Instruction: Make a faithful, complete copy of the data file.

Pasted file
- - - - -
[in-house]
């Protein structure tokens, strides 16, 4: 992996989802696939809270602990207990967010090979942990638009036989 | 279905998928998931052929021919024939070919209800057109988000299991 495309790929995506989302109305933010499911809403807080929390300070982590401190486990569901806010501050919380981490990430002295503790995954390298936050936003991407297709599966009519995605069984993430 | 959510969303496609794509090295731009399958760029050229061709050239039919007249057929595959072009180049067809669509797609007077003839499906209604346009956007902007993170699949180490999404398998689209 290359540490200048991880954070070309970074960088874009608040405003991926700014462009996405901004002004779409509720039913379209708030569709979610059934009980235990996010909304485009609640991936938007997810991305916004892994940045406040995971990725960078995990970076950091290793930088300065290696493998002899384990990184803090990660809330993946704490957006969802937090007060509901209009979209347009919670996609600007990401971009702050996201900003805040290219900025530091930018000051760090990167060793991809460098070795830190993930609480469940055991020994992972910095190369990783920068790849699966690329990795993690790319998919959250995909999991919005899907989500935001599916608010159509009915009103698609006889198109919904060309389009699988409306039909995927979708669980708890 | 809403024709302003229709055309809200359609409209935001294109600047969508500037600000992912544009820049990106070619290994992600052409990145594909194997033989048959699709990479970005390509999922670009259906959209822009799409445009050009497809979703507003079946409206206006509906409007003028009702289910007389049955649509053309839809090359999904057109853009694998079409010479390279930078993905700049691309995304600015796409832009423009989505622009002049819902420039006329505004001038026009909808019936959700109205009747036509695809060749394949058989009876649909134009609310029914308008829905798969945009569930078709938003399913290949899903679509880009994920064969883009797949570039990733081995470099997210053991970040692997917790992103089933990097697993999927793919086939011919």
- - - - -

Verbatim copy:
[in-house]
């Protein structure tokens, strides 16, 4: 992996989802696939809270602990207990967010090979942990638009036989 | 279905998928998931052929021919024939070919209800057109988000299991 495309790929995506989302109305933010499911809403807080929390300070982590401190486990569901806010501050919380981490990430002295503790995954390298936050936003991407297709599966009519995605069984993430 | 959510969303496609794509090295731009399958760029050229061709050239039919007249057929595959072009180049067809669509797609007077003839499906209604346009956007902007993170699949180490999404398998689209 290359540490200048991880954070070309970074960088874009608040405003991926700014462009996405901004002004779409509720039913379209708030569709979610059934009980235990996010909304485009609640991936938007997810991305916004892994940045406040995971990725960078995990970076950091290793930088300065290696493998002899384990990184803090990660809330993946704490957006969802937090007060509901209009979209347009919670996609600007990401971009702050996201900003805040290219900025530091930018000051760090990167060793991809460098070795830190993930609480469940055991020994992972910095190369990783920068790849699966690329990795993690790319998919959250995909999991919005899907989500935001599916608010159509009915009103698609006889198109919904060309389009699988409306039909995927979708669980708890 | 809403024709302003229709055309809200359609409209935001294109600047969508500037600000992912544009820049990106070619290994992600052409990145594909194997033989048959699709990479970005390509999922670009259906959209822009799409445009050009497809979703507003079946409206206006509906409007003028009702289910007389049955649509053309839809090359999904057109853009694998079409010479390279930078993905700049691309995304600015796409832009423009989505622009002049819902420039006329505004001038026009909808019936959700109205009747036509695809060749394949058989009876649909134009609310029914308008829905798969945009569930078709938003399913290949899903679509880009994920064969883009797949570039990733081995470099997210053991970040692997917790992103089933990097697993999927793919086939011919």